"But at the same time," he adds, "I realize that box -- the computer or television or radio -- is just a bunch of metal and wires, and without us putting our creative input into it, it's nothing. So if we don't, as black people, put our creativity into it, it's just going to be a place where we are further ghettoized from, and we can't afford to have that happen at this stage of our liberation struggle."
More than buying into technology, Chocolate Supa Highway appropriates it and imbues the computer age with the same playground vibe that made Spearhead's debut, 1994's Home, such a success. For all his talk of electronic gadgetry, Franti is clearly less concerned with the way ideas are transmitted than he is with the ideas themselves.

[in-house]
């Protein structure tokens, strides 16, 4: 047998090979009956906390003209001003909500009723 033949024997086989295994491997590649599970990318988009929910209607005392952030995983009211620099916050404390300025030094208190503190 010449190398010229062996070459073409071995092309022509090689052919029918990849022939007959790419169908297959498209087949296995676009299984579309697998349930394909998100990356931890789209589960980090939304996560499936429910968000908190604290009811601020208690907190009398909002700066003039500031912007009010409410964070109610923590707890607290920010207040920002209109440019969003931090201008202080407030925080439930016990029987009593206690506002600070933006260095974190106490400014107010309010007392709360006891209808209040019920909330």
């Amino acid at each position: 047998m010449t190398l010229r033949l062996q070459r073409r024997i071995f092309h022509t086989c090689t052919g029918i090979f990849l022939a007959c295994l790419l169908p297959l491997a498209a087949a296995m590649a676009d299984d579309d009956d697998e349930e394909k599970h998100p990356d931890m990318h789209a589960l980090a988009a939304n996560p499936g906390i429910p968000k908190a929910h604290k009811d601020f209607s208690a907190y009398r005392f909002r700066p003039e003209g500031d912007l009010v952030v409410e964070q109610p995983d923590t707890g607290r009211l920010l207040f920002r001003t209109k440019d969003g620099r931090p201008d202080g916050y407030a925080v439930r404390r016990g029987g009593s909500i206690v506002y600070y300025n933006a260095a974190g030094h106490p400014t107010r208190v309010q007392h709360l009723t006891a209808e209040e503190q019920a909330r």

"The information era is over, it's come and gone," he claims. "Where we're at now is the inspiration era. People are not just trying to find things to write about, to be creative about, they're trying to find reasons to get up in the morning. We live in a fucking ugly world, but it's a world that a lot of us feel is still worth fighting for. I think that in the near future, you're going to find music that starts to take a stand on issues, that doesn't just say 'Hey, this is what's happening on the streets and we're just going to report it.' It's going to say, 'This is what's happening on the street and this is what we think about it.' "